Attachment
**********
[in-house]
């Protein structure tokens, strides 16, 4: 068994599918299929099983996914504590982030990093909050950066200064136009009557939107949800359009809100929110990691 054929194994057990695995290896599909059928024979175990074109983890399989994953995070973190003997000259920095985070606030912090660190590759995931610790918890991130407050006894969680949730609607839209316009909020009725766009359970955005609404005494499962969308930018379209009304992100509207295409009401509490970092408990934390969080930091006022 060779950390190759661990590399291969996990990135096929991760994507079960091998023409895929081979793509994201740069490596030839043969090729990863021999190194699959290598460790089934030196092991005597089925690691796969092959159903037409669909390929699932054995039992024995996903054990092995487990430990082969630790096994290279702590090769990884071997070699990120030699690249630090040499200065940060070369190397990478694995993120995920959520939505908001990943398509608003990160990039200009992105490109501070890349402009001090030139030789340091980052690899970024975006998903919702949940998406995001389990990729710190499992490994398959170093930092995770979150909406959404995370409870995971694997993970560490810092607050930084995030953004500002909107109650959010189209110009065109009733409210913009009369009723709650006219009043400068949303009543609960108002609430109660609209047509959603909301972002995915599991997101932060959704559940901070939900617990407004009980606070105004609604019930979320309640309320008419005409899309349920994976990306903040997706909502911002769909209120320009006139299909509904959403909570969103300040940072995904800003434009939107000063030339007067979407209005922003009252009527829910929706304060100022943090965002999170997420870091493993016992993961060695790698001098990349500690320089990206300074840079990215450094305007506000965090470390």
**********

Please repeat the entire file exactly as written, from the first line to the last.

[in-house]
């Protein structure tokens, strides 16, 4: 068994599918299929099983996914504590982030990093909050950066200064136009009557939107949800359009809100929110990691 054929194994057990695995290896599909059928024979175990074109983890399989994953995070973190003997000259920095985070606030912090660190590759995931610790918890991130407050006894969680949730609607839209316009909020009725766009359970955005609404005494499962969308930018379209009304992100509207295409009401509490970092408990934390969080930091006022 060779950390190759661990590399291969996990990135096929991760994507079960091998023409895929081979793509994201740069490596030839043969090729990863021999190194699959290598460790089934030196092991005597089925690691796969092959159903037409669909390929699932054995039992024995996903054990092995487990430990082969630790096994290279702590090769990884071997070699990120030699690249630090040499200065940060070369190397990478694995993120995920959520939505908001990943398509608003990160990039200009992105490109501070890349402009001090030139030789340091980052690899970024975006998903919702949940998406995001389990990729710190499992490994398959170093930092995770979150909406959404995370409870995971694997993970560490810092607050930084995030953004500002909107109650959010189209110009065109009733409210913009009369009723709650006219009043400068949303009543609960108002609430109660609209047509959603909301972002995915599991997101932060959704559940901070939900617990407004009980606070105004609604019930979320309640309320008419005409899309349920994976990306903040997706909502911002769909209120320009006139299909509904959403909570969103300040940072995904800003434009939107000063030339007067979407209005922003009252009527829910929706304060100022943090965002999170997420870091493993016992993961060695790698001098990349500690320089990206300074840079990215450094305007506000965090470390």